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Of the need to love

I had just got­ten on the ellip­ti­cal, and, as I start­ed ped­al­ing, I was look­ing for some­thing to look at on Net­flix. I didn’t have a taste for com­e­dy, I had also just fin­ished watch­ing a doc­u­men­tary on the Amer­i­can reli­gious move­ment The Fam­i­ly. I typed “gay” in the search. I didn’t have too many illu­sions. There are often as many pranks, Shake­speare­an dra­mas, or small sto­ries in this cat­e­go­ry that promise a lit­tle turgid­i­ty with­out com­ing out moved or appeased. 

So it was with a lit­tle appre­hen­sion that I start­ed watch­ing Fran­cis Lee’s God’s own coun­try, a film from 2017, with­out know­ing that this film had won numer­ous awards around the world in the inde­pen­dent film cat­e­go­ry. The title, in French, is pret­ty : Seule la terre (Only Earth).

The sto­ry has been told many times, in both het­ero- and homo­sex­u­al­i­ty. A stranger arrives in a vil­lage, comes to upset the life of some­one who thought he was lost. We are in the coun­try­side of Eng­land. John­ny Sax­by, the son of a farmer, has dif­fi­cul­ty accept­ing the future that des­tiny presents to him. His can­tan­ker­ous father is recov­er­ing from a stroke, John­ny has to do all the work on the farm, gets drunk more often in the evening, gets up vom­it­ing in the morn­ing. The moth­er says noth­ing. The young man is going to sell a cow at auc­tion, takes advan­tage of the occa­sion to jump on a young vil­lager in a trail­er. An explic­it scene, as raw as the coun­try­side can be. It remind­ed me of the con­fi­dence of a foren­sic doc­tor who lived in a remote town in Rus­sia, and who told me, with a half-emp­ty bot­tle of vod­ka, through the mag­ic of the Inter­net, about the antics of men among them­selves. It is the ball of the unsaid, the frus­tra­tions, the non-love, the stereo­typ­i­cal behav­ior of coun­try folk, or the repressed, who do not accept devian­cy, con­sid­er­ing it a mor­tal sin and who react most often with a con­crete face, clois­tered in the fear of show­ing any weakness.

The film, a first pro­duc­tion, could have been lim­it­ed in this way to describ­ing what has already been shown many times. A hand­some Roman­ian work­er, Ghe­o­rghe, arrives, an immi­grant who is obvi­ous­ly not well received by the vil­lagers. He has been hired by the fam­i­ly to help briefly with the farm work dur­ing the ewe’s calv­ing season.

Johnny’s harsh­ness towards the work­er augurs, unsur­pris­ing­ly, that all this will change. After all, this is a demon­stra­tion of con­trasts that must be rec­on­ciled, and not nec­es­sar­i­ly because it is a film about the homo­sex­u­al relationship. 

The Roman­ian with the curly black hair knows how to work, he also knows how to take care of ani­mals, which John­ny is not very good at. The scenes are clas­sic. The two young men will repair a stone wall and look after the sheep, far away from the house. After a few days, a storm breaks out between them and so the pas­sion. John­ny is already anoth­er man.

I won’t say any more about the sto­ry, which remains quite sim­ple. How­ev­er, it is well filmed, with direct, frank, and inti­mate scenes that appealed to me. All the actors are good, there is noth­ing car­i­ca­tured in their behav­ior and visions of things. After my twen­ty min­utes of ellip­tic, I went to bed instead of tak­ing a show­er. At the end of the view­ing, I was shak­en, I admit it.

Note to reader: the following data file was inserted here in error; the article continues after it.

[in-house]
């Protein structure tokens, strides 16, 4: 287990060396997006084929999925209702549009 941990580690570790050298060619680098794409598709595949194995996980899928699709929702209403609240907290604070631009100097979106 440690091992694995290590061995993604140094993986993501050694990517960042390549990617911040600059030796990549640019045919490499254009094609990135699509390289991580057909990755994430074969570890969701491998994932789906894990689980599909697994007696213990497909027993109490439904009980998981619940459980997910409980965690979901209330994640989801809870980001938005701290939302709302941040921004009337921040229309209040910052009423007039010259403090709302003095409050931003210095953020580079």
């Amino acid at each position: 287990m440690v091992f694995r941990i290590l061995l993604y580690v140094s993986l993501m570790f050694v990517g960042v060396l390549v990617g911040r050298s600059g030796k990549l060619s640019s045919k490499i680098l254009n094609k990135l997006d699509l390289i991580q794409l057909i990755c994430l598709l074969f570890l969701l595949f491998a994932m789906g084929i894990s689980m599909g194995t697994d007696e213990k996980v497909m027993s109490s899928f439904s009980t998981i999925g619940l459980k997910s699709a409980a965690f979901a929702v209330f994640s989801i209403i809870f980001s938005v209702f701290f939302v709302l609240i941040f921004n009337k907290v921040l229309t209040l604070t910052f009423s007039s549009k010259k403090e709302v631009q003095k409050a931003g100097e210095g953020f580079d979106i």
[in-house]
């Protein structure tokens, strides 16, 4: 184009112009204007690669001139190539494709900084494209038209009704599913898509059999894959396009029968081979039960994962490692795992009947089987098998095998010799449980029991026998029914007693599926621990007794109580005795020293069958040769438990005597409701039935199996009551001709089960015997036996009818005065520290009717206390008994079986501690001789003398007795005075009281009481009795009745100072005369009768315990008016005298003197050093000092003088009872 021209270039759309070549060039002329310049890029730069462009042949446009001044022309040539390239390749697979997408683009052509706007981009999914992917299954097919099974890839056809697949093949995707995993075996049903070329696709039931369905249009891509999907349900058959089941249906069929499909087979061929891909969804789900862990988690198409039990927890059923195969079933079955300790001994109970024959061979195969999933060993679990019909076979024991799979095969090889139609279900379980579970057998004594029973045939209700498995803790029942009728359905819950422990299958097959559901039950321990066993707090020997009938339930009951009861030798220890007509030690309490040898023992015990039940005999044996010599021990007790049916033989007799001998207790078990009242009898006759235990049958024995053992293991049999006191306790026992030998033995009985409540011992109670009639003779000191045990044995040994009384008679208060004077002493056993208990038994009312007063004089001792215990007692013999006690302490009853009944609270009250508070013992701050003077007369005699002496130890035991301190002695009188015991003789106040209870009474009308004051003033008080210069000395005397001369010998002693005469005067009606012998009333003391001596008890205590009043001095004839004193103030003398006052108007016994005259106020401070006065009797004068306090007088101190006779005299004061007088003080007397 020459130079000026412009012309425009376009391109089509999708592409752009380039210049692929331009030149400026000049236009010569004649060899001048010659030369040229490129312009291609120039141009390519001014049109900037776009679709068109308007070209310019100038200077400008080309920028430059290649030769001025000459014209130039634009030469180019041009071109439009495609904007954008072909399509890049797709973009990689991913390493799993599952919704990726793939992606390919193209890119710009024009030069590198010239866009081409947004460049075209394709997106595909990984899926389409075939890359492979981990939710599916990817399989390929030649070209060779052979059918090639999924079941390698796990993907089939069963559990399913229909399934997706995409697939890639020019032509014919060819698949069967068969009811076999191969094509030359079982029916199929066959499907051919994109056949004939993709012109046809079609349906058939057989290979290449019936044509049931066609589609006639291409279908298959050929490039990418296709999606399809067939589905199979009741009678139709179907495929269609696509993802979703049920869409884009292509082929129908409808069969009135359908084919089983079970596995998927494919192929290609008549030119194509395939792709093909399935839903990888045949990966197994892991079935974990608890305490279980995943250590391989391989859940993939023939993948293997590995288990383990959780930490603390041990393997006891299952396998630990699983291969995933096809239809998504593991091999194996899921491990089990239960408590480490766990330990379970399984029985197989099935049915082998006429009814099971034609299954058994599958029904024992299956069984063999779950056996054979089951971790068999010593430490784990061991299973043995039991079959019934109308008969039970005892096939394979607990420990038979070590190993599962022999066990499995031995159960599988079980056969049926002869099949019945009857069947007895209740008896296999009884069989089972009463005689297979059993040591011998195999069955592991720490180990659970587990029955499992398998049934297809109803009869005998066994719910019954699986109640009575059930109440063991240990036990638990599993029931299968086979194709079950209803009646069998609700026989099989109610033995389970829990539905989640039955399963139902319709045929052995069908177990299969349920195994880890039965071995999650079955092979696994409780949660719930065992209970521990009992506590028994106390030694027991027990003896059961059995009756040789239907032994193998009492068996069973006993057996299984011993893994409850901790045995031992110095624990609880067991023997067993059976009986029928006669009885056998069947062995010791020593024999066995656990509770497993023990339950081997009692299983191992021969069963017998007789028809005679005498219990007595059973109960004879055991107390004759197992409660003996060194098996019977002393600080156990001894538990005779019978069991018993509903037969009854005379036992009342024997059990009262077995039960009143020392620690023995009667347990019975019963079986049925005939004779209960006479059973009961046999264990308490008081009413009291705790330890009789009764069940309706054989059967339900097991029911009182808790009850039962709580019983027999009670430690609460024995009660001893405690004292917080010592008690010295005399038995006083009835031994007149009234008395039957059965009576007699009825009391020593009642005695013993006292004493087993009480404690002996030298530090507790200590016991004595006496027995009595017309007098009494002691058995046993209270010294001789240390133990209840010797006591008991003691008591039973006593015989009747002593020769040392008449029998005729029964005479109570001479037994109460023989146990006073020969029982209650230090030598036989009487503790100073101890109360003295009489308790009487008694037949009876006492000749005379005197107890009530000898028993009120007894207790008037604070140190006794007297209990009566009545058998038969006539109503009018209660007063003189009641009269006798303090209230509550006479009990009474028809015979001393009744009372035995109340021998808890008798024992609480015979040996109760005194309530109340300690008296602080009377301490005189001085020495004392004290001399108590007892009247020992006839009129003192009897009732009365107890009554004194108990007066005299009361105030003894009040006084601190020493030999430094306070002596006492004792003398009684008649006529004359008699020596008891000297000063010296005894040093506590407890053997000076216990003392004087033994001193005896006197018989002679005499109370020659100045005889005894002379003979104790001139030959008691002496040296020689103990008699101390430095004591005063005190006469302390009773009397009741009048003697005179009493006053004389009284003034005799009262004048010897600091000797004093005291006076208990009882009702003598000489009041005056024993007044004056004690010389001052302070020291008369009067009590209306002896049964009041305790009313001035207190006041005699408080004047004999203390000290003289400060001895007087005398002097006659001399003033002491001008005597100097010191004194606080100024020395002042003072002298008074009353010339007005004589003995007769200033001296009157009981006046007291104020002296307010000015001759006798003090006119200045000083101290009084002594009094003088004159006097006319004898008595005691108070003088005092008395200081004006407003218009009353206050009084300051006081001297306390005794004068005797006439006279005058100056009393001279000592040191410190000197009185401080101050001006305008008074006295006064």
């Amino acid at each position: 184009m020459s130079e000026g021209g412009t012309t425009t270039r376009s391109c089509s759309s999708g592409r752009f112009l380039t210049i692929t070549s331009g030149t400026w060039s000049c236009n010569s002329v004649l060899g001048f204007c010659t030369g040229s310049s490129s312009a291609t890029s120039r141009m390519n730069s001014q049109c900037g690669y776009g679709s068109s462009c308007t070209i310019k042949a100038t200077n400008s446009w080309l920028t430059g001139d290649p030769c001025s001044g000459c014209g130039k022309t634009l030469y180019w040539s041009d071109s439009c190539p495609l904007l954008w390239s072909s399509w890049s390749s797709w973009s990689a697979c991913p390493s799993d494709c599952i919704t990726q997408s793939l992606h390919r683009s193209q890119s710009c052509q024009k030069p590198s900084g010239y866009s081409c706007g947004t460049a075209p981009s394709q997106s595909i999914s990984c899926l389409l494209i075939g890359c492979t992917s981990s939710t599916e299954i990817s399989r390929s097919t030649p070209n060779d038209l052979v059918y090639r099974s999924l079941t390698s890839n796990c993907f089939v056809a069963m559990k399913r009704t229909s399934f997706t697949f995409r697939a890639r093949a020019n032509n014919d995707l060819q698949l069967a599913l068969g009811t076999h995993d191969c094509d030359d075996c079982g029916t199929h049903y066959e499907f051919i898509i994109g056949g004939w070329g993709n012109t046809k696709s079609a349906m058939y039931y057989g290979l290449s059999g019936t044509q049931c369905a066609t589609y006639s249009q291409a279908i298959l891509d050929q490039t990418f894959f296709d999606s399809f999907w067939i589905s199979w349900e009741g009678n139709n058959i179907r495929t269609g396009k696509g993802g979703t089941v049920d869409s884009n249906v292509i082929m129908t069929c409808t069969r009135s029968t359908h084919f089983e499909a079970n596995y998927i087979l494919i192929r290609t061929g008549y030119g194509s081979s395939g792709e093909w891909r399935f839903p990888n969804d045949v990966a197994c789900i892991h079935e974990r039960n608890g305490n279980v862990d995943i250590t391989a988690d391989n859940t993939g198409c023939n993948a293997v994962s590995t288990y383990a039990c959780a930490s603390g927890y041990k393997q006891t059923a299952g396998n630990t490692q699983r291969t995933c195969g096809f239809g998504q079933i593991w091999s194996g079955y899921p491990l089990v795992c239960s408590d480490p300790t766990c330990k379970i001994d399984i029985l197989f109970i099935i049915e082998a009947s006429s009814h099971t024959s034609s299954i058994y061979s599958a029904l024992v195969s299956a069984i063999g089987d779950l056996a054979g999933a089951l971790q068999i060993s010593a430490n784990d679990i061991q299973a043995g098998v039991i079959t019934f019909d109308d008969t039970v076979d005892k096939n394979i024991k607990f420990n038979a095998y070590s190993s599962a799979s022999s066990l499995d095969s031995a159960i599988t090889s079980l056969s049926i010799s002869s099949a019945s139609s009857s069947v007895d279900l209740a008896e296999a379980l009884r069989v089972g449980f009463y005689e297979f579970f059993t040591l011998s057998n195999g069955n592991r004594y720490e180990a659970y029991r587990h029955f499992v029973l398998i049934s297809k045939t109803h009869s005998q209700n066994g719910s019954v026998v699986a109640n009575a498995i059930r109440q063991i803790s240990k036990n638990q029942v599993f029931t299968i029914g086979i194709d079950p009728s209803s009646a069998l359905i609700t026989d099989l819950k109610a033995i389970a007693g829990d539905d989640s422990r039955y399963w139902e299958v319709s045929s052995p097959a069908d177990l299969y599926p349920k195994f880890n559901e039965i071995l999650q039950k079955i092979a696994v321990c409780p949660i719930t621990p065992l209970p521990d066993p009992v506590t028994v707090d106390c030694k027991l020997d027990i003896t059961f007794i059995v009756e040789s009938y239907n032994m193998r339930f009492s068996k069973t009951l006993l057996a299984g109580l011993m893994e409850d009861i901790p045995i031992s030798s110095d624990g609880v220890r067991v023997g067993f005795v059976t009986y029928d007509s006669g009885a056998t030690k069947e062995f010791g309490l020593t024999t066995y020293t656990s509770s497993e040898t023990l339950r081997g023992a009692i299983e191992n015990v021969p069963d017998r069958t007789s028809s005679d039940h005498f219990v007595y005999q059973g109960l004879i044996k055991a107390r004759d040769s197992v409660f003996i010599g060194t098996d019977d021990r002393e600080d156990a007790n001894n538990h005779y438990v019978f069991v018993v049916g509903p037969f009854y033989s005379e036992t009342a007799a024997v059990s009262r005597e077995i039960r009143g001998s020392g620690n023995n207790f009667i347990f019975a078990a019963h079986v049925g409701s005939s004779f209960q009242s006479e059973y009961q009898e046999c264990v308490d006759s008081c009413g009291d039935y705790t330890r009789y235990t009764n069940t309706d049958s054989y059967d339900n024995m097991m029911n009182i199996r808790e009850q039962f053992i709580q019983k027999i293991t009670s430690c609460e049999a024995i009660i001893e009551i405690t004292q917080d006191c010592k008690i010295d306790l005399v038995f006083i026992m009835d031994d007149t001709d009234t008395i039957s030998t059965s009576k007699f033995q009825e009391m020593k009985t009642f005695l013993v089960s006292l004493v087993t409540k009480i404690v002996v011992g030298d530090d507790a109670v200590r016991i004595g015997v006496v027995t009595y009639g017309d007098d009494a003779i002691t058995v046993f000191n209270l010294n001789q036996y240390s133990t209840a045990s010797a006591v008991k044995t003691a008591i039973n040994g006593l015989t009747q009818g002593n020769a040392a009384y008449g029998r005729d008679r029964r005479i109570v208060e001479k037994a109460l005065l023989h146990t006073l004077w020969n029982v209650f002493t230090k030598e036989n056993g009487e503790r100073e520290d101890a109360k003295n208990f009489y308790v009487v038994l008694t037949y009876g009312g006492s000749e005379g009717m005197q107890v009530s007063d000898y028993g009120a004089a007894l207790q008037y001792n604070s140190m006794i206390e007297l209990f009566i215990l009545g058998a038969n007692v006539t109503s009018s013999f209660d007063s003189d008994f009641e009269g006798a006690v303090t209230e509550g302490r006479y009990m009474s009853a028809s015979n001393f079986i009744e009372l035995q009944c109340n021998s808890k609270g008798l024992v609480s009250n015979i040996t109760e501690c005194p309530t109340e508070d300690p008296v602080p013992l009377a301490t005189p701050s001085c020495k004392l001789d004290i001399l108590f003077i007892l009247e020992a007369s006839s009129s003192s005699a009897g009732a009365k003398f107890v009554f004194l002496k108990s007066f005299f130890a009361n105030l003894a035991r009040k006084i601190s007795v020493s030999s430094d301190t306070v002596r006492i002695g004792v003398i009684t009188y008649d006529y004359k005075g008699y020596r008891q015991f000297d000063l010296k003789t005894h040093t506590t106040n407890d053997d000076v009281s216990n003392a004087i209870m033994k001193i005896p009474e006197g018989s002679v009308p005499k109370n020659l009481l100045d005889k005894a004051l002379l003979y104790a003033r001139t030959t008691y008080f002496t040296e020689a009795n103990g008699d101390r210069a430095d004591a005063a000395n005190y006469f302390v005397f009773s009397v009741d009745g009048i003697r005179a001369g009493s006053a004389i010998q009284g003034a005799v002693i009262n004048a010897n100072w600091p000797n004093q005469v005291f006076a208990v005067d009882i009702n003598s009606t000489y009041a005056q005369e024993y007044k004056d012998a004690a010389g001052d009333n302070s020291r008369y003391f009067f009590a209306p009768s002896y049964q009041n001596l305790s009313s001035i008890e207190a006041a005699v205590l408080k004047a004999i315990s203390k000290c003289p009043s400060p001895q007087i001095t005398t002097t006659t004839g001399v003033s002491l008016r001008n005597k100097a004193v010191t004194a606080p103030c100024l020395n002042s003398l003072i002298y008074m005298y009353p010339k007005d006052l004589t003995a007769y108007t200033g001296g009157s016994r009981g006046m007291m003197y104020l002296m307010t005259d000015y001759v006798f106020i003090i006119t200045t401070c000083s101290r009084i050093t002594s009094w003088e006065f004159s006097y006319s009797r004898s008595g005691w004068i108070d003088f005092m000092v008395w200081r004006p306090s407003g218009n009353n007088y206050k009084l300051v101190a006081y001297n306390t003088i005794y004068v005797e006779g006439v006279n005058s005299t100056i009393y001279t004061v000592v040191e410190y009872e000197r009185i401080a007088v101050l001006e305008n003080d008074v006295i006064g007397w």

The beau­ty of this lit­tle film lies in the feel­ings it expos­es, the promise of a bet­ter day to come, because the film, for once, ends well. It con­front­ed me with what I was able to achieve in terms of love, with the big ball of hope that solid­i­fied like a hard stone with­in me, with the real­iza­tion that the pos­si­bil­i­ties are now ten­u­ous on this side, at least the aware­ness of the time lost in hav­ing want­ed to be loved.

I real­ly saw myself at the farm, liv­ing with a beau­ti­ful Roman­ian. Well, let’s for­get about the farm, even if I can be a tough guy at work. How­ev­er, to have been twen­ty years old would have been quite pos­si­ble. Hap­pi­ness can real­ly be in the meadows.

But for the rest… This dream, this need to have a com­pan­ion, to go through the hours with him and to leave the plan­et with the flower of his smile in own’s heart, that I did not have. Of course, I have loved and still love in my own way, with what Kar­ma and Dhar­ma have told me. I still had to write it here, because we can­not move for­ward in life if we do not talk about our fail­ures, if we do not look them in the face in order to make them, as they should be, the mate­r­i­al, the cement, the cohe­sion of our existence.

You may well watch this film with­out being moved. For some, the few sex­u­al scenes will make them uncom­fort­able even if they are, after all, only sug­gest­ed. I’m sure you’ll rec­og­nize the sex­u­al­i­ty of all men, and that’s what counts.

God’s own coun­try is unlike­ly to go down in film his­to­ry. It will have marked mine for a while, remind­ing me of the need to love, to still dream of what I could be when I grow up and to be now what I am since I am old.

The sto­ries I wrote don’t have the finesse of this film, but I rec­og­nized the same raw mod­esty. There are mag­ic and eter­ni­ty in telling love.

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